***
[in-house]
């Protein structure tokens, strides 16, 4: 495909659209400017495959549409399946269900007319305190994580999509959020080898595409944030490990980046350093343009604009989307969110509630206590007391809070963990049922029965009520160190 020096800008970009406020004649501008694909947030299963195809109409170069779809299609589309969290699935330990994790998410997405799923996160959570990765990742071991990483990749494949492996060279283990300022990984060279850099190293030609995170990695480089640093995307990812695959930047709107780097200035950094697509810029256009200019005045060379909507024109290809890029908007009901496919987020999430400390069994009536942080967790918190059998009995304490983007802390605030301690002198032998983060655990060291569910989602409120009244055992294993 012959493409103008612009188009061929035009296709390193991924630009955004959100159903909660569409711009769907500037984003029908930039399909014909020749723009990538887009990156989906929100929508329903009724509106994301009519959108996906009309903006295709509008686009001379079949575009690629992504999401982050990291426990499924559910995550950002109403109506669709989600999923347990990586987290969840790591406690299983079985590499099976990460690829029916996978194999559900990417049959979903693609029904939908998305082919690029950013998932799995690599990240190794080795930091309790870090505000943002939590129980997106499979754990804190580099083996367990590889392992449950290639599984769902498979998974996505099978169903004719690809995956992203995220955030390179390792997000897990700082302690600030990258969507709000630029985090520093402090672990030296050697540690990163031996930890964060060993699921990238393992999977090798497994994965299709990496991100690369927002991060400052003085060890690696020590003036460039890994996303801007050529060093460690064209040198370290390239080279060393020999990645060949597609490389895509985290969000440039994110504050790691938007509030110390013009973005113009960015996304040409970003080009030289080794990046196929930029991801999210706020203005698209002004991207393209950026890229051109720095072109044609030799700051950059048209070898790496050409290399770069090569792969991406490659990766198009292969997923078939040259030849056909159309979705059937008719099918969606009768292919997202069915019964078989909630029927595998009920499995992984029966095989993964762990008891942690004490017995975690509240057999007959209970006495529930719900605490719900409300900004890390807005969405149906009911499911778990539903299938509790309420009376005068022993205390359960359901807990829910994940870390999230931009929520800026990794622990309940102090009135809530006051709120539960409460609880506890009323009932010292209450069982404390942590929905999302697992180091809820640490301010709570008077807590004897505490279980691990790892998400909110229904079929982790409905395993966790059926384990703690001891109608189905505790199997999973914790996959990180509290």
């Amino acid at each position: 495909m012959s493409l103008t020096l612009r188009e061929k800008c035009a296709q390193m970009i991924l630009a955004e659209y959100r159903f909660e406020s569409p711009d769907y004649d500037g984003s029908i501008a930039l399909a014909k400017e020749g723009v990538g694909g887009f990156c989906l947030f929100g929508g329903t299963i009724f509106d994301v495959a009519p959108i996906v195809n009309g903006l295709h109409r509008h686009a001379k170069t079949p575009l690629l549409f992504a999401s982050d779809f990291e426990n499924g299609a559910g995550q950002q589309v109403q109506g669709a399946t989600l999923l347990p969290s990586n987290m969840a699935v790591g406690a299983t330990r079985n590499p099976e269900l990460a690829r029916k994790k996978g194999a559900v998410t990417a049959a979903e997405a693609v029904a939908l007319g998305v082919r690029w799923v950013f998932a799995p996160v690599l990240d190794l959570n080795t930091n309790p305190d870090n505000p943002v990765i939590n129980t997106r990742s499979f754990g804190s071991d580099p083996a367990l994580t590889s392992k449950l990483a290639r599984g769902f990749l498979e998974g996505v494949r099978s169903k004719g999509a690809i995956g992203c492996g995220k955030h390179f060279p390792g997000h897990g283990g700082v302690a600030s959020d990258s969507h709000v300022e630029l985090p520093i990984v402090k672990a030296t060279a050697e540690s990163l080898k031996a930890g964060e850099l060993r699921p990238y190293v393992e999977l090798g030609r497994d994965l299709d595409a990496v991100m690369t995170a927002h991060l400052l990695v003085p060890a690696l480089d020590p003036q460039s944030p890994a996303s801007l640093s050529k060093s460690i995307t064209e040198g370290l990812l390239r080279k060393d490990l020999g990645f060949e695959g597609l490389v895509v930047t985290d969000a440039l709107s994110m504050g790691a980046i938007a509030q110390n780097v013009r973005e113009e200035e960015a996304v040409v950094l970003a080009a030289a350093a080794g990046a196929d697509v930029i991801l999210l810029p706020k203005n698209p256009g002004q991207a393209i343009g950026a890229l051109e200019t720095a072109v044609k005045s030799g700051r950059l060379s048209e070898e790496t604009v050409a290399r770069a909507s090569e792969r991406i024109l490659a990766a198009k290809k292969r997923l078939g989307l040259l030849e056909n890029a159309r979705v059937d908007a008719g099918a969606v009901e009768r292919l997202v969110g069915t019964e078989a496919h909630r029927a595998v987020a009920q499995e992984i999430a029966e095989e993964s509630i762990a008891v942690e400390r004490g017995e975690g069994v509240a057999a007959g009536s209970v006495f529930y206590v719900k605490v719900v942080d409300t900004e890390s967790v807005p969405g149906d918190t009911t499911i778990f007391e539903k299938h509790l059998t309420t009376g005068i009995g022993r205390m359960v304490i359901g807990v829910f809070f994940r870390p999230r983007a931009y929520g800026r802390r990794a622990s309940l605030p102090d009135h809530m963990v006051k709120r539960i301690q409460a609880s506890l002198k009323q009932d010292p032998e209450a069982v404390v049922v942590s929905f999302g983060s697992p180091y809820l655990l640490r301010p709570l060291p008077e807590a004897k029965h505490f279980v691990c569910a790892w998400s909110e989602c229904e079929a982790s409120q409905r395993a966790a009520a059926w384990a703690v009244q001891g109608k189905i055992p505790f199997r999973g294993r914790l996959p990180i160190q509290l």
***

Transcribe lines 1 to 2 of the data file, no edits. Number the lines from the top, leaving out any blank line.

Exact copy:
[in-house]
């Protein structure tokens, strides 16, 4: 495909659209400017495959549409399946269900007319305190994580999509959020080898595409944030490990980046350093343009604009989307969110509630206590007391809070963990049922029965009520160190 020096800008970009406020004649501008694909947030299963195809109409170069779809299609589309969290699935330990994790998410997405799923996160959570990765990742071991990483990749494949492996060279283990300022990984060279850099190293030609995170990695480089640093995307990812695959930047709107780097200035950094697509810029256009200019005045060379909507024109290809890029908007009901496919987020999430400390069994009536942080967790918190059998009995304490983007802390605030301690002198032998983060655990060291569910989602409120009244055992294993 012959493409103008612009188009061929035009296709390193991924630009955004959100159903909660569409711009769907500037984003029908930039399909014909020749723009990538887009990156989906929100929508329903009724509106994301009519959108996906009309903006295709509008686009001379079949575009690629992504999401982050990291426990499924559910995550950002109403109506669709989600999923347990990586987290969840790591406690299983079985590499099976990460690829029916996978194999559900990417049959979903693609029904939908998305082919690029950013998932799995690599990240190794080795930091309790870090505000943002939590129980997106499979754990804190580099083996367990590889392992449950290639599984769902498979998974996505099978169903004719690809995956992203995220955030390179390792997000897990700082302690600030990258969507709000630029985090520093402090672990030296050697540690990163031996930890964060060993699921990238393992999977090798497994994965299709990496991100690369927002991060400052003085060890690696020590003036460039890994996303801007050529060093460690064209040198370290390239080279060393020999990645060949597609490389895509985290969000440039994110504050790691938007509030110390013009973005113009960015996304040409970003080009030289080794990046196929930029991801999210706020203005698209002004991207393209950026890229051109720095072109044609030799700051950059048209070898790496050409290399770069090569792969991406490659990766198009292969997923078939040259030849056909159309979705059937008719099918969606009768292919997202069915019964078989909630029927595998009920499995992984029966095989993964762990008891942690004490017995975690509240057999007959209970006495529930719900605490719900409300900004890390807005969405149906009911499911778990539903299938509790309420009376005068022993205390359960359901807990829910994940870390999230931009929520800026990794622990309940102090009135809530006051709120539960409460609880506890009323009932010292209450069982404390942590929905999302697992180091809820640490301010709570008077807590004897505490279980691990790892998400909110229904079929982790409905395993966790059926384990703690001891109608189905505790199997999973914790996959990180509290």